The American Lawyer describes the case:

Quinn Emanuel Urquhart Oliver & Hedges has been hit with a malpractice lawsuit that claims the firm botched a $48.8 million settlement even as it took in some $12 million in contingency fees.

… The complaint against Quinn Emanuel highlights how — as a result of a contingency agreement that essentially guaranteed Quinn Emanuel half of any amount recovered up to $20 million and 20 percent thereafter — the firm has received approximately $12 million in fees for representing Kurtin. That amount is equal to what Kurtin himself has gotten to date from the settlement, which was reached a little more than four months after Quinn Emanuel took on the case.

… An initial payment of $21 million, which Quinn Emanuel essentially split with Kurtin, was received. But, according to court documents, a payment due June 30, 2006, of $13.1 million, as well as an additional payment outlined in the settlement agreement, was never sent.

… Kurtin initially retained Quinn Emanuel again to try to enforce the settlement agreement through arbitration. The firm even offered up the services of litigation partners Ken Chiate, Jeff McFarland and Bruce Van Dalsem at its "half-rate" of $300 per hour. According to the amended engagement agreement, those partners usually bill out at between $650 and $775.

I’ve written about Quinn Emmanuel’s contingency-fee practice before; it’s not quite the plaintiff’s firm writ large it’s reputed to be, since the bulk of their work is not on a contingency fee.

I’m baffled by this new story. Under the fee agreement as described, Quinn is entitled to another 20% of the remaining $27.8 million, yet they were unwilling to enforce the agreement except on a discounted hourly rate?

Maybe I’m charitable, but I don’t think I would need someone to pay me more by the hour to chase down $5.56 million in fees via arbitration of an iron-clad settlement agreement. In fact, it sounds like the additional hourly fees with be comparatively small even at >$650 — you’re arbitrating a settlement agreement you executed! — and would cause more client dissatisfaction than they would be worth.

There’s another wrinkle:

A public relations representative at SunCal Cos. did not return calls seeking comment. In an interview in March with the Orange County Register, a company executive said that Kurtin’s suit was without merit and that the company had previously met all its obligations to him.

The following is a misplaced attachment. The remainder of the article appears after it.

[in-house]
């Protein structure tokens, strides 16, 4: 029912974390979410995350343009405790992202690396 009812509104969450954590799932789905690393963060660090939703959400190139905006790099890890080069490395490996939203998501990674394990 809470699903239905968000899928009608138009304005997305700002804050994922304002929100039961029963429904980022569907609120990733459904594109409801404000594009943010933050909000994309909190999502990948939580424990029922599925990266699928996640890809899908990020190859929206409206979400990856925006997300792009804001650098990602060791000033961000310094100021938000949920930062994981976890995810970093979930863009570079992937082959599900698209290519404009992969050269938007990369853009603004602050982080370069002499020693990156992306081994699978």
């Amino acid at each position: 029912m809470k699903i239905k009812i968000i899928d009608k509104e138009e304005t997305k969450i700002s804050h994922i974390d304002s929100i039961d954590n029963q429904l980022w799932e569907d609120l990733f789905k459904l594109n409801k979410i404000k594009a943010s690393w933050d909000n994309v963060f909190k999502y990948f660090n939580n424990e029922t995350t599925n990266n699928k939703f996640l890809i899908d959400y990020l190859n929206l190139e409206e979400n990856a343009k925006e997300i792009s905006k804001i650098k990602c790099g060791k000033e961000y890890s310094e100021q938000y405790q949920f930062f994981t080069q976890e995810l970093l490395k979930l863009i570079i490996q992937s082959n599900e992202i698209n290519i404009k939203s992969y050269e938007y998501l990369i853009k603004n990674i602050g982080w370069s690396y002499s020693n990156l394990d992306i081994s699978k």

In general, a lawyer’s comment to the media is one of three possibilities: 

  1. The other side’s case is frivolous garbage.
  2. There may be legitimate issues, but I’ll win.
  3. No comment.

I would expect a party that was knowingly in default of a settlement agreement to go with #3 since a properly drafted settlement agreement should be easily enforceable. To hear the settlor go with #1 suggests they really don’t think they are in default, which makes me wonder how the two parties to the settlement could have such radically differing views of their obligations. Sure, commercial litigation settlements can be complicated, but this settlement seemed pretty simple: it’s just money instead of a continuing relationship.

Which leaves us to ponder only two explanations for Quinn Emmanuel’s proposed hourly rates:

  1. Quinn Emmanuel thought their client’s settlement enforcement action had merit, but chose to let $5.56 million in their own fees sit unless they could bill $300 an additional hour recovering them.
  2. Quinn Emmanuel thought their client’s settlement enforcement action had no merit but were willing to fight it anyway, on a discount.

#1 does not make any sense. #2 could have a lot of possible explanations, none of them flattering.

Maybe the story is incorrect or incomplete. Maybe the case will reveal some more important facts. As it stands, this case does not look good for them.